What have we learned from a 25-year-old plane crash?
A deadly crash at Dallas/Fort Worth International Airport in 1985 led to a number of safety improvements that help contribute to our much-improved quality of living today -- even though the improvements are almost completely hidden from the passengers' view. Things like radar to detect wind shear and new fire-control equipment (like a nozzle that can pierce a plane's fuselage) have been added to airplanes and airports to make passenger flight much safer, even if we as passengers don't see them and probably don't even recognize that they exist. The many accumulated little improvements in things like travel safety don't show up on conventional measures of well-being -- they don't appear on measures of GDP, and we don't feel happier because they exist since we're probably oblivious to many of them anyway -- but they add up regardless. The human condition is improving little by little, all the time. As long as we keep on getting smarter, life will keep on getting better. That "getting smarter" happens in a very literal sense when pilots can be trained in exactly the conditions of specific air emergencies, while they remain in the safety of a simulator. (And we can review their behavior in great detail as well.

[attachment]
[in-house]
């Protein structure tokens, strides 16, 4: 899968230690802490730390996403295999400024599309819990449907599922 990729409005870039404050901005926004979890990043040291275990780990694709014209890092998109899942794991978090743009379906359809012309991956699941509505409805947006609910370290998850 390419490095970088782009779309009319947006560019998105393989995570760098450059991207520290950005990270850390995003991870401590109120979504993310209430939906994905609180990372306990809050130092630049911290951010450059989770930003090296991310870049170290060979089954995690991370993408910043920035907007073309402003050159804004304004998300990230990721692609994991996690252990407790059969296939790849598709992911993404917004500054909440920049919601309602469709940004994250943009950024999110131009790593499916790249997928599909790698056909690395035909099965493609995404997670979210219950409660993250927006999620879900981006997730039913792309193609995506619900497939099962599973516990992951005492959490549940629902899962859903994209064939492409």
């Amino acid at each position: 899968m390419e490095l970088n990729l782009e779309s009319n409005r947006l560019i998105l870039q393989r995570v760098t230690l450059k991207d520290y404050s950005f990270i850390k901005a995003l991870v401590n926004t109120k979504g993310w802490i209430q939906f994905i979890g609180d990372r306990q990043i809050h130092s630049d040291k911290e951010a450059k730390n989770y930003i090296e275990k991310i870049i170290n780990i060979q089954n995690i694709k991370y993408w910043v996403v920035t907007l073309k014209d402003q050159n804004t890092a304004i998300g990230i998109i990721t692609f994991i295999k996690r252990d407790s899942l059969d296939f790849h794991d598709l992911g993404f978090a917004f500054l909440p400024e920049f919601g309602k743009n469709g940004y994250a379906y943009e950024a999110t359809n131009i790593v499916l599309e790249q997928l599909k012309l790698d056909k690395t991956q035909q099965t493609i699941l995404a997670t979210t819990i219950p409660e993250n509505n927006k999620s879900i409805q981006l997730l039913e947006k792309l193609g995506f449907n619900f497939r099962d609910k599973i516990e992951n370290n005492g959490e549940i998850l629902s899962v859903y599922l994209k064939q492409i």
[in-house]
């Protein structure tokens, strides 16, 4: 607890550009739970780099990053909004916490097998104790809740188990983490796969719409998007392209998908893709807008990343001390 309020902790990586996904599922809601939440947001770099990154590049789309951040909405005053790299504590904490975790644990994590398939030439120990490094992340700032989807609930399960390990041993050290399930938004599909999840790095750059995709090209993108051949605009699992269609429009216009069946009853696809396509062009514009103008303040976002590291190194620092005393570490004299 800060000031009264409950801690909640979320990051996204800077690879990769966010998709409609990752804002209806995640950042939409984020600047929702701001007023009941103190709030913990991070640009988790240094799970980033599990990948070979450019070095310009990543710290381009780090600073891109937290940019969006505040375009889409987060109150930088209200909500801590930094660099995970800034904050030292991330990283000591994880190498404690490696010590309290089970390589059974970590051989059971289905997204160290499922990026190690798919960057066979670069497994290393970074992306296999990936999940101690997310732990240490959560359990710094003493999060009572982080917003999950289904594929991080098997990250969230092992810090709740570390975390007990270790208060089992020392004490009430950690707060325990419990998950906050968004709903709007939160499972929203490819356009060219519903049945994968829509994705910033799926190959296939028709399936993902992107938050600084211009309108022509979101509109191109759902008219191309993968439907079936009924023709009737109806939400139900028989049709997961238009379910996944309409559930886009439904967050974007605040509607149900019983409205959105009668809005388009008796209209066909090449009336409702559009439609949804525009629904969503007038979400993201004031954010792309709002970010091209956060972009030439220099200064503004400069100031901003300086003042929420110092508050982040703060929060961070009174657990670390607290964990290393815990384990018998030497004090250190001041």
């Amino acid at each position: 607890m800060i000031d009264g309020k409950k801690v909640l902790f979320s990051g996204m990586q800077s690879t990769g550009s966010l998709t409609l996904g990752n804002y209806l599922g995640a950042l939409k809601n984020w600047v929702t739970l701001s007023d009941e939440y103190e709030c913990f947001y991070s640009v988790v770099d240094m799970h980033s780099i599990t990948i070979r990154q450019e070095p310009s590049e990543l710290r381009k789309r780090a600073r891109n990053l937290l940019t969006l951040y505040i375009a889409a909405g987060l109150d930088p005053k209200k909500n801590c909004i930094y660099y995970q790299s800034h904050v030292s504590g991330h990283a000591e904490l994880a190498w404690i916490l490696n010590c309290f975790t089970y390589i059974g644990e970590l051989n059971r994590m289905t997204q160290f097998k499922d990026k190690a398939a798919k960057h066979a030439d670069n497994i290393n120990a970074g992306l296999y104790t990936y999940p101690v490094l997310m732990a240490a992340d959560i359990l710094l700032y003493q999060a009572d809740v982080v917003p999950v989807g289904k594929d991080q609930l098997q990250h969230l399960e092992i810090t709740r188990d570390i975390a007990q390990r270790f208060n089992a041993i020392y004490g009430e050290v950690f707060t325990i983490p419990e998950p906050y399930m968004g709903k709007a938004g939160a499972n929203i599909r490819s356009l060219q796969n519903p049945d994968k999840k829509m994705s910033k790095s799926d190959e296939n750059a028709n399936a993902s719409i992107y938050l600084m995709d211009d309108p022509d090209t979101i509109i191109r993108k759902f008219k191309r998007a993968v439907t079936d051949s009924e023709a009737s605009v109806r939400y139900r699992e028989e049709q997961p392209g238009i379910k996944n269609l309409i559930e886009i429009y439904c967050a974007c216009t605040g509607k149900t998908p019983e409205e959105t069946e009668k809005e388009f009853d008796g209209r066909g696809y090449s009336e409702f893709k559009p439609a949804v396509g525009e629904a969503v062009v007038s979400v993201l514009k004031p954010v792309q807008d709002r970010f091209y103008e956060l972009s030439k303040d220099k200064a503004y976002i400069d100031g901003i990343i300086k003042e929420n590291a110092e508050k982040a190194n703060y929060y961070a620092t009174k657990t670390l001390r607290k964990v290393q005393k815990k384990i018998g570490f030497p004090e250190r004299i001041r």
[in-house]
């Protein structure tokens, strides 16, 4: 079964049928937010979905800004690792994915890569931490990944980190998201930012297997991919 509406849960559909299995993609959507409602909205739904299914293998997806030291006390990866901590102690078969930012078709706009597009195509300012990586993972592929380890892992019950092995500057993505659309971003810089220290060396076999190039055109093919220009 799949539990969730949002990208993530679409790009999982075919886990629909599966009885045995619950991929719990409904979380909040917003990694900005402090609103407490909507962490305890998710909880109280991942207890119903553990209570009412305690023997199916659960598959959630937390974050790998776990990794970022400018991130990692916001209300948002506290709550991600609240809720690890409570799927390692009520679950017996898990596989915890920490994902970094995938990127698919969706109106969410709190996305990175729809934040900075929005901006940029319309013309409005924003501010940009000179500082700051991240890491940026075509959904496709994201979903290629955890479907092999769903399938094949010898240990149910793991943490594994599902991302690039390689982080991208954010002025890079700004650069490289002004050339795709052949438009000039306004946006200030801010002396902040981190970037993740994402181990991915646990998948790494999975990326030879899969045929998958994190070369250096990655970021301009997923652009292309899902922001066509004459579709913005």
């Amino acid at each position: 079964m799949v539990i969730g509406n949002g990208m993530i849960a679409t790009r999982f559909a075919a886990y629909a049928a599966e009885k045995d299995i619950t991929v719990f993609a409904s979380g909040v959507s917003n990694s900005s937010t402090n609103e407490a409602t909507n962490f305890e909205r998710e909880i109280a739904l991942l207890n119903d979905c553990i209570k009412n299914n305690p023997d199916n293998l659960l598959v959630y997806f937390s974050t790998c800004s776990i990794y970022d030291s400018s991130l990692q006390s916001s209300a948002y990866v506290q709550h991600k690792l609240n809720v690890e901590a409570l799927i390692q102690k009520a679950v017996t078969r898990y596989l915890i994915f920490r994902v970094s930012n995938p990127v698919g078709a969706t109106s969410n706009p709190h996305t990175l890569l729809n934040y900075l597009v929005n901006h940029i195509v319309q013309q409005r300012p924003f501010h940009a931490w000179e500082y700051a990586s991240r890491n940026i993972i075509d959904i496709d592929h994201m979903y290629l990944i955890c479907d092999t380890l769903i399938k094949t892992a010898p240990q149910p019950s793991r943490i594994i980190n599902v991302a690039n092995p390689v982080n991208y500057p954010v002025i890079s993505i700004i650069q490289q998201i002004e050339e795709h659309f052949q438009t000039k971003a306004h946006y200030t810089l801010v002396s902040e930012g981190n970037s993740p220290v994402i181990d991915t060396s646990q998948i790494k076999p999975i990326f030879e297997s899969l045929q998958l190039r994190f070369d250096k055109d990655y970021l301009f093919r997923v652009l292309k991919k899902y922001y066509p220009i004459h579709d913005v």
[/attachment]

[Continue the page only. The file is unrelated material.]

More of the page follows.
When it comes to Chinese-made equipment, let the buyer beware
Chinese manufacturers are known to cut corners in dangerous fashion -- producing weightlifting equipment that could have killed people and defective automotive tires. Chinese-made goods carry at least two major types of risk: The first is that they're often made cheaply because they violate intellectual-property laws and expose their users to unintended liabilities from a legal standpoint. Even when the comparative advantage isn't cheating, it may be from an unsustainable pricing advantage from the Chinese government's heavy subsidization of energy prices. Once the subsidy goes away, so too may the pricing advantage. But the second risk is hidden, though it carries grave consequences: Since much of China's manufacturing today is based upon the copying of other products (hence the intellectual-property violation concerns), it's done with only a partial knowledge of the "how" of a product, and none of the "why". If two schoolchildren turn in the same essay, and one did nothing but copy the other, they may appear to be the same at first glance. But the child who did the copying wouldn't know anything about the process of originating the paper -- doing the research, assembling the data, writing, proofreading, and so on. The copycat only knows what the final product might look like. Lacking the process knowledge, he or she is almost certain to make fundamental errors about why things were done in a particular way. The more sophisticated the eventual product, the more serious the lack of knowledge about why it is built in the way it is.
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